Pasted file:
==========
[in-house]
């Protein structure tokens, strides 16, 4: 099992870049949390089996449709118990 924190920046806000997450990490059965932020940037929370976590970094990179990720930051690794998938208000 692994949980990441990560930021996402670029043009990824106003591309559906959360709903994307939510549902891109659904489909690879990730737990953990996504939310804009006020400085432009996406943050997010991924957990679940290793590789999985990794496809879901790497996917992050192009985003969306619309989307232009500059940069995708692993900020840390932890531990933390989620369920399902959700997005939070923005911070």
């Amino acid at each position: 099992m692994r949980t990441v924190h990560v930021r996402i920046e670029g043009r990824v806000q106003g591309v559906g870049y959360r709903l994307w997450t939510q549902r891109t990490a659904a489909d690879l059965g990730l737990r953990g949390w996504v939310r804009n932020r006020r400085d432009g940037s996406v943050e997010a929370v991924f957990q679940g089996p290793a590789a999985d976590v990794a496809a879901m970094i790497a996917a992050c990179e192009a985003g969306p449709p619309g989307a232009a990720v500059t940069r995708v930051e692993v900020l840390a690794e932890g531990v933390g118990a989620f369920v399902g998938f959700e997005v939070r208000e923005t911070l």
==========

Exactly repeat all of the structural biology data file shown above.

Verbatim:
[in-house]
């Protein structure tokens, strides 16, 4: 099992870049949390089996449709118990 924190920046806000997450990490059965932020940037929370976590970094990179990720930051690794998938208000 692994949980990441990560930021996402670029043009990824106003591309559906959360709903994307939510549902891109659904489909690879990730737990953990996504939310804009006020400085432009996406943050997010991924957990679940290793590789999985990794496809879901790497996917992050192009985003969306619309989307232009500059940069995708692993900020840390932890531990933390989620369920399902959700997005939070923005911070």
């Amino acid at each position: 099992m692994r949980t990441v924190h990560v930021r996402i920046e670029g043009r990824v806000q106003g591309v559906g870049y959360r709903l994307w997450t939510q549902r891109t990490a659904a489909d690879l059965g990730l737990r953990g949390w996504v939310r804009n932020r006020r400085d432009g940037s996406v943050e997010a929370v991924f957990q679940g089996p290793a590789a999985d976590v990794a496809a879901m970094i790497a996917a992050c990179e192009a985003g969306p449709p619309g989307a232009a990720v500059t940069r995708v930051e692993v900020l840390a690794e932890g531990v933390g118990a989620f369920v399902g998938f959700e997005v939070r208000e923005t911070l």